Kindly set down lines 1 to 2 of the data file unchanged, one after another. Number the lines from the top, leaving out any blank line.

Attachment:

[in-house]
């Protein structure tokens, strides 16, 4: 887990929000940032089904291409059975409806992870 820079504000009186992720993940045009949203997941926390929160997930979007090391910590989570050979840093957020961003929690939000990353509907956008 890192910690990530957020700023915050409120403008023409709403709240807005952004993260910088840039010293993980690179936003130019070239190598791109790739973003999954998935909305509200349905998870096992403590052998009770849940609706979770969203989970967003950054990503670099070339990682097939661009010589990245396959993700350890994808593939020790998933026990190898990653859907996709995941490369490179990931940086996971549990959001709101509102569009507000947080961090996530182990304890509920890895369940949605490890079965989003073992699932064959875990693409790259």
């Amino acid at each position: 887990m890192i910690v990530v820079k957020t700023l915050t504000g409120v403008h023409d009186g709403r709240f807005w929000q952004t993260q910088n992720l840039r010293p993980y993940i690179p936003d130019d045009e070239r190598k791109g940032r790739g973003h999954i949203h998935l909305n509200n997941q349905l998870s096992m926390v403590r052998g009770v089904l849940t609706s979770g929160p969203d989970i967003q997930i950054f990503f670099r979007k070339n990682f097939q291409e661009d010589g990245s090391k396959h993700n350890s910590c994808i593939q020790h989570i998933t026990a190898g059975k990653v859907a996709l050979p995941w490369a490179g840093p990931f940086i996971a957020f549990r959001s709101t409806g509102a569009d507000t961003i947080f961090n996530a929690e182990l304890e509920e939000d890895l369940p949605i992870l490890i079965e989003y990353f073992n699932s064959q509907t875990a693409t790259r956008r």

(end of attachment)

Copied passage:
[in-house]
């Protein structure tokens, strides 16, 4: 887990929000940032089904291409059975409806992870 820079504000009186992720993940045009949203997941926390929160997930979007090391910590989570050979840093957020961003929690939000990353509907956008 890192910690990530957020700023915050409120403008023409709403709240807005952004993260910088840039010293993980690179936003130019070239190598791109790739973003999954998935909305509200349905998870096992403590052998009770849940609706979770969203989970967003950054990503670099070339990682097939661009010589990245396959993700350890994808593939020790998933026990190898990653859907996709995941490369490179990931940086996971549990959001709101509102569009507000947080961090996530182990304890509920890895369940949605490890079965989003073992699932064959875990693409790259």